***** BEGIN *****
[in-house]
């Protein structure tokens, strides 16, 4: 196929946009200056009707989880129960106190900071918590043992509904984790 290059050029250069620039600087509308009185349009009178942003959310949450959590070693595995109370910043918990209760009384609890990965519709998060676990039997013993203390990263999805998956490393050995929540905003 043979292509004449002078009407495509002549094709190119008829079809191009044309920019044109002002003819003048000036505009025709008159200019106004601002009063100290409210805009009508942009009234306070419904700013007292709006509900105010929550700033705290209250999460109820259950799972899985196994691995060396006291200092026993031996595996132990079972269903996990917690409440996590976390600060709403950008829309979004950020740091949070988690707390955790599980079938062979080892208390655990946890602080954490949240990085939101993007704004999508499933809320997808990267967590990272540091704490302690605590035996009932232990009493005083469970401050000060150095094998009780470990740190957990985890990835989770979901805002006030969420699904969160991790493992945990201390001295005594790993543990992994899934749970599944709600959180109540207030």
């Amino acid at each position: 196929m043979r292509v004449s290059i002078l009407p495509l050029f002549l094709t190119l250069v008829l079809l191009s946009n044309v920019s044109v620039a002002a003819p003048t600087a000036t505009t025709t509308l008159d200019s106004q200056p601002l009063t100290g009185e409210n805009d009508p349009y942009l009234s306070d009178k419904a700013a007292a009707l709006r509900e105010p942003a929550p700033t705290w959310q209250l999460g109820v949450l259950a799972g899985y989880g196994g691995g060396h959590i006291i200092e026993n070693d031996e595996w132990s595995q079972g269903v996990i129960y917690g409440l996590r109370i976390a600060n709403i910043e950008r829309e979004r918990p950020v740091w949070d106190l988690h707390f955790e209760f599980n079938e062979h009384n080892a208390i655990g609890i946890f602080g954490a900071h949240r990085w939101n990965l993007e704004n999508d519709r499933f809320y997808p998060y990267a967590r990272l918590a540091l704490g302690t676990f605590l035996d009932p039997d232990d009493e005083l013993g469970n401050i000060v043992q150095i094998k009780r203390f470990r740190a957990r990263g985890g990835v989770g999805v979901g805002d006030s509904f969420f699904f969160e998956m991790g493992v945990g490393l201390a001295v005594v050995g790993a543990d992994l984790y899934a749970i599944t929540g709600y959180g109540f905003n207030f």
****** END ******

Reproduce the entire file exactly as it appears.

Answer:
[in-house]
């Protein structure tokens, strides 16, 4: 196929946009200056009707989880129960106190900071918590043992509904984790 290059050029250069620039600087509308009185349009009178942003959310949450959590070693595995109370910043918990209760009384609890990965519709998060676990039997013993203390990263999805998956490393050995929540905003 043979292509004449002078009407495509002549094709190119008829079809191009044309920019044109002002003819003048000036505009025709008159200019106004601002009063100290409210805009009508942009009234306070419904700013007292709006509900105010929550700033705290209250999460109820259950799972899985196994691995060396006291200092026993031996595996132990079972269903996990917690409440996590976390600060709403950008829309979004950020740091949070988690707390955790599980079938062979080892208390655990946890602080954490949240990085939101993007704004999508499933809320997808990267967590990272540091704490302690605590035996009932232990009493005083469970401050000060150095094998009780470990740190957990985890990835989770979901805002006030969420699904969160991790493992945990201390001295005594790993543990992994899934749970599944709600959180109540207030």
């Amino acid at each position: 196929m043979r292509v004449s290059i002078l009407p495509l050029f002549l094709t190119l250069v008829l079809l191009s946009n044309v920019s044109v620039a002002a003819p003048t600087a000036t505009t025709t509308l008159d200019s106004q200056p601002l009063t100290g009185e409210n805009d009508p349009y942009l009234s306070d009178k419904a700013a007292a009707l709006r509900e105010p942003a929550p700033t705290w959310q209250l999460g109820v949450l259950a799972g899985y989880g196994g691995g060396h959590i006291i200092e026993n070693d031996e595996w132990s595995q079972g269903v996990i129960y917690g409440l996590r109370i976390a600060n709403i910043e950008r829309e979004r918990p950020v740091w949070d106190l988690h707390f955790e209760f599980n079938e062979h009384n080892a208390i655990g609890i946890f602080g954490a900071h949240r990085w939101n990965l993007e704004n999508d519709r499933f809320y997808p998060y990267a967590r990272l918590a540091l704490g302690t676990f605590l035996d009932p039997d232990d009493e005083l013993g469970n401050i000060v043992q150095i094998k009780r203390f470990r740190a957990r990263g985890g990835v989770g999805v979901g805002d006030s509904f969420f699904f969160e998956m991790g493992v945990g490393l201390a001295v005594v050995g790993a543990d992994l984790y899934a749970i599944t929540g709600y959180g109540f905003n207030f």